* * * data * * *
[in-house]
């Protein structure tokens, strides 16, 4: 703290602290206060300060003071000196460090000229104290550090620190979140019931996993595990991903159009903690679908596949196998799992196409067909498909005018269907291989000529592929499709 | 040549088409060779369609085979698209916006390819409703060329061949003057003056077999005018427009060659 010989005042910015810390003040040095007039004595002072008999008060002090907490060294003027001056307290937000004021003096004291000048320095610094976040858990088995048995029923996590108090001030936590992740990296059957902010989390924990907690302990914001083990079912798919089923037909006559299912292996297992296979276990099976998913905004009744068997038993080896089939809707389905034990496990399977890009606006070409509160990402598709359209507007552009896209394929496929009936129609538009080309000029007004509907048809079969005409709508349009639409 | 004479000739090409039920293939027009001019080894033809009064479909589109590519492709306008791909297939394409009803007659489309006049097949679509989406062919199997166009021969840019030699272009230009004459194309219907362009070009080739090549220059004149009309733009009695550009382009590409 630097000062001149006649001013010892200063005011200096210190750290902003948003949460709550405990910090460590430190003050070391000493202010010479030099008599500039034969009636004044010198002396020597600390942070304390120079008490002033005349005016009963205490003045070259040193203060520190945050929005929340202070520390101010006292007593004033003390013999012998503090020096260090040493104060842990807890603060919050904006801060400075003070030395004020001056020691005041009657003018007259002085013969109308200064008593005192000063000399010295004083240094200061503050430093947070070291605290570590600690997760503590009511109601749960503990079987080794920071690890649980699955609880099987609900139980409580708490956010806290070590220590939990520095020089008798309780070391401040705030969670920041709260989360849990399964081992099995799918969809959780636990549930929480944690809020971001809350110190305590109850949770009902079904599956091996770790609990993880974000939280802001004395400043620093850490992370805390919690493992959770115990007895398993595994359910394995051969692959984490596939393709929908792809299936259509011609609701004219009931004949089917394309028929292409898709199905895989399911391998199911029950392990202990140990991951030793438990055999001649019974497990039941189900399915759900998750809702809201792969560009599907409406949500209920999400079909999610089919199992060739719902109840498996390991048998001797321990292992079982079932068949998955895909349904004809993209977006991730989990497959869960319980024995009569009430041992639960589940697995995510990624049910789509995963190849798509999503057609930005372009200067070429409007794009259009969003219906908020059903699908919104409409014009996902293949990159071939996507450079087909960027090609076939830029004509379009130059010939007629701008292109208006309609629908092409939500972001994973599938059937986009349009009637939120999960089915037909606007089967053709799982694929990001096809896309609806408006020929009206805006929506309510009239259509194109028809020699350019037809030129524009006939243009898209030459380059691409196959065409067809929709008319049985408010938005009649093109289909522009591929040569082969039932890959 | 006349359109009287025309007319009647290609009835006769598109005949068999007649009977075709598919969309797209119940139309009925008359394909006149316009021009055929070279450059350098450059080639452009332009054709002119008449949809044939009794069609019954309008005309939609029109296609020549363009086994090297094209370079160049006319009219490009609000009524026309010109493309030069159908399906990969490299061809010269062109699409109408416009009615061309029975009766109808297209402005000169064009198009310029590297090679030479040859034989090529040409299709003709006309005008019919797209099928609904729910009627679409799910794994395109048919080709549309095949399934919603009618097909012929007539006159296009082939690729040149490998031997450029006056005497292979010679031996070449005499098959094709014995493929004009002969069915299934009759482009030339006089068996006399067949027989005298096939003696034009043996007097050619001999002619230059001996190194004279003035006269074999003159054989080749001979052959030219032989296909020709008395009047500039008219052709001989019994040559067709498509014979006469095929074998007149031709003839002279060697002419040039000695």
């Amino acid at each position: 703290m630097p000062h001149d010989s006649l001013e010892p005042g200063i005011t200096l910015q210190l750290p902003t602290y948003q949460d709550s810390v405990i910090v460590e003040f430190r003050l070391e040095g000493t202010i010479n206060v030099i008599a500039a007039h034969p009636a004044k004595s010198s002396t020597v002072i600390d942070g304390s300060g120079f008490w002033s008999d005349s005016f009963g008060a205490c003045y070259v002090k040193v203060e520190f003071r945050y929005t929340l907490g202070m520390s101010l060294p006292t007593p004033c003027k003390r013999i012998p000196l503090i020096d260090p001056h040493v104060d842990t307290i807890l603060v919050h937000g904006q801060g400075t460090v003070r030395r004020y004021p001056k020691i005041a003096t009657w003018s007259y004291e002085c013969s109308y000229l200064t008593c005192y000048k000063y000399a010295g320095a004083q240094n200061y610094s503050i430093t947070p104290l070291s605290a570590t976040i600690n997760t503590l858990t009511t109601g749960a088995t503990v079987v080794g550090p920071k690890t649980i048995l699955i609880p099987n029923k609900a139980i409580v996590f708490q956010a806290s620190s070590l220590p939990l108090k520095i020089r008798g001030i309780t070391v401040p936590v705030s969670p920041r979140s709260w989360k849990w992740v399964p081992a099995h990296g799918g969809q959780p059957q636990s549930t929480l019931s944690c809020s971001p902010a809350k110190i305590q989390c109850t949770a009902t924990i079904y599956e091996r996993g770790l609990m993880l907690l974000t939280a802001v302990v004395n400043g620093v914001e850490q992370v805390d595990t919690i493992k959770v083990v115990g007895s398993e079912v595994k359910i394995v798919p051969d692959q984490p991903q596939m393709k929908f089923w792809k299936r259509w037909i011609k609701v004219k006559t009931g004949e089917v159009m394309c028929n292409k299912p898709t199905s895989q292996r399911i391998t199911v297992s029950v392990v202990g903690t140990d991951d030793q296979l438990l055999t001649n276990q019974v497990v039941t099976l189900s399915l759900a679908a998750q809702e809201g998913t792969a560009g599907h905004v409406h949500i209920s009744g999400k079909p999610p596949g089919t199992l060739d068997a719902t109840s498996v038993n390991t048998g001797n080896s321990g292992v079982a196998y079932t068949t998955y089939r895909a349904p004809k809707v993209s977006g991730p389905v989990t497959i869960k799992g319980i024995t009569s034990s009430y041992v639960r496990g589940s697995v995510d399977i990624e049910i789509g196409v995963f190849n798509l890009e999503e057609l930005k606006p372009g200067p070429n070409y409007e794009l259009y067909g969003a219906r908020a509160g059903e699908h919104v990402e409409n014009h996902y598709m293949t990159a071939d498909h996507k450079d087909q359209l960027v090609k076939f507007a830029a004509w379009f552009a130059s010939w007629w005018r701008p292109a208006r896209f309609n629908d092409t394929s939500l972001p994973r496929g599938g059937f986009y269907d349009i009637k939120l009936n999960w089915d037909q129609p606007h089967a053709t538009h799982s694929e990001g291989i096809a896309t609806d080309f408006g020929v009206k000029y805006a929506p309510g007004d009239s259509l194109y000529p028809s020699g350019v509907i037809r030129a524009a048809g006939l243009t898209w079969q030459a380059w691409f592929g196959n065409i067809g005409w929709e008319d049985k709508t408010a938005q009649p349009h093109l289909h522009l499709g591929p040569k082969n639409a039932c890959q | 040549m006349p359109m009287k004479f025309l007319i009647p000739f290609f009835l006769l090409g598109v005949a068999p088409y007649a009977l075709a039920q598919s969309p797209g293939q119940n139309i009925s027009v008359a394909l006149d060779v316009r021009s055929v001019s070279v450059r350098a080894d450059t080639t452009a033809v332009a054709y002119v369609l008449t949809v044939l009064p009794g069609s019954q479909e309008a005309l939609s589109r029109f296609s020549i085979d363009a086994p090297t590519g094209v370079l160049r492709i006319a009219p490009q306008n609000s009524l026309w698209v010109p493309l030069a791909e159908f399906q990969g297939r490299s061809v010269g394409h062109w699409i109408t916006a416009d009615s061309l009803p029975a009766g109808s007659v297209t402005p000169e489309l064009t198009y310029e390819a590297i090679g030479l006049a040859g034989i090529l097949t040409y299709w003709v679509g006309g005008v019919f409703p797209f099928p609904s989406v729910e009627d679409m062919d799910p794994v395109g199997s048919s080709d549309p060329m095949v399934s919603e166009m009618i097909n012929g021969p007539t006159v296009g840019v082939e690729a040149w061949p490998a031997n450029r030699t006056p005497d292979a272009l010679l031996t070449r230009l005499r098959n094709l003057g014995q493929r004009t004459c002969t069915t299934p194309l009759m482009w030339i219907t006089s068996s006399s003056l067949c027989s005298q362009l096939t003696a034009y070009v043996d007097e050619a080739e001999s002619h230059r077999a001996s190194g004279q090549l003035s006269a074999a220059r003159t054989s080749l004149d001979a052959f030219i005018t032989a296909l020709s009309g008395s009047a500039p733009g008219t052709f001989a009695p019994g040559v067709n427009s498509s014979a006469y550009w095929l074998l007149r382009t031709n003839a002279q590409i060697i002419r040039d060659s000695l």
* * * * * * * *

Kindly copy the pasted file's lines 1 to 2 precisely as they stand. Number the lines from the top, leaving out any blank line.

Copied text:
[in-house]
């Protein structure tokens, strides 16, 4: 703290602290206060300060003071000196460090000229104290550090620190979140019931996993595990991903159009903690679908596949196998799992196409067909498909005018269907291989000529592929499709 | 040549088409060779369609085979698209916006390819409703060329061949003057003056077999005018427009060659 010989005042910015810390003040040095007039004595002072008999008060002090907490060294003027001056307290937000004021003096004291000048320095610094976040858990088995048995029923996590108090001030936590992740990296059957902010989390924990907690302990914001083990079912798919089923037909006559299912292996297992296979276990099976998913905004009744068997038993080896089939809707389905034990496990399977890009606006070409509160990402598709359209507007552009896209394929496929009936129609538009080309000029007004509907048809079969005409709508349009639409 | 004479000739090409039920293939027009001019080894033809009064479909589109590519492709306008791909297939394409009803007659489309006049097949679509989406062919199997166009021969840019030699272009230009004459194309219907362009070009080739090549220059004149009309733009009695550009382009590409 630097000062001149006649001013010892200063005011200096210190750290902003948003949460709550405990910090460590430190003050070391000493202010010479030099008599500039034969009636004044010198002396020597600390942070304390120079008490002033005349005016009963205490003045070259040193203060520190945050929005929340202070520390101010006292007593004033003390013999012998503090020096260090040493104060842990807890603060919050904006801060400075003070030395004020001056020691005041009657003018007259002085013969109308200064008593005192000063000399010295004083240094200061503050430093947070070291605290570590600690997760503590009511109601749960503990079987080794920071690890649980699955609880099987609900139980409580708490956010806290070590220590939990520095020089008798309780070391401040705030969670920041709260989360849990399964081992099995799918969809959780636990549930929480944690809020971001809350110190305590109850949770009902079904599956091996770790609990993880974000939280802001004395400043620093850490992370805390919690493992959770115990007895398993595994359910394995051969692959984490596939393709929908792809299936259509011609609701004219009931004949089917394309028929292409898709199905895989399911391998199911029950392990202990140990991951030793438990055999001649019974497990039941189900399915759900998750809702809201792969560009599907409406949500209920999400079909999610089919199992060739719902109840498996390991048998001797321990292992079982079932068949998955895909349904004809993209977006991730989990497959869960319980024995009569009430041992639960589940697995995510990624049910789509995963190849798509999503057609930005372009200067070429409007794009259009969003219906908020059903699908919104409409014009996902293949990159071939996507450079087909960027090609076939830029004509379009130059010939007629701008292109208006309609629908092409939500972001994973599938059937986009349009009637939120999960089915037909606007089967053709799982694929990001096809896309609806408006020929009206805006929506309510009239259509194109028809020699350019037809030129524009006939243009898209030459380059691409196959065409067809929709008319049985408010938005009649093109289909522009591929040569082969039932890959 | 006349359109009287025309007319009647290609009835006769598109005949068999007649009977075709598919969309797209119940139309009925008359394909006149316009021009055929070279450059350098450059080639452009332009054709002119008449949809044939009794069609019954309008005309939609029109296609020549363009086994090297094209370079160049006319009219490009609000009524026309010109493309030069159908399906990969490299061809010269062109699409109408416009009615061309029975009766109808297209402005000169064009198009310029590297090679030479040859034989090529040409299709003709006309005008019919797209099928609904729910009627679409799910794994395109048919080709549309095949399934919603009618097909012929007539006159296009082939690729040149490998031997450029006056005497292979010679031996070449005499098959094709014995493929004009002969069915299934009759482009030339006089068996006399067949027989005298096939003696034009043996007097050619001999002619230059001996190194004279003035006269074999003159054989080749001979052959030219032989296909020709008395009047500039008219052709001989019994040559067709498509014979006469095929074998007149031709003839002279060697002419040039000695």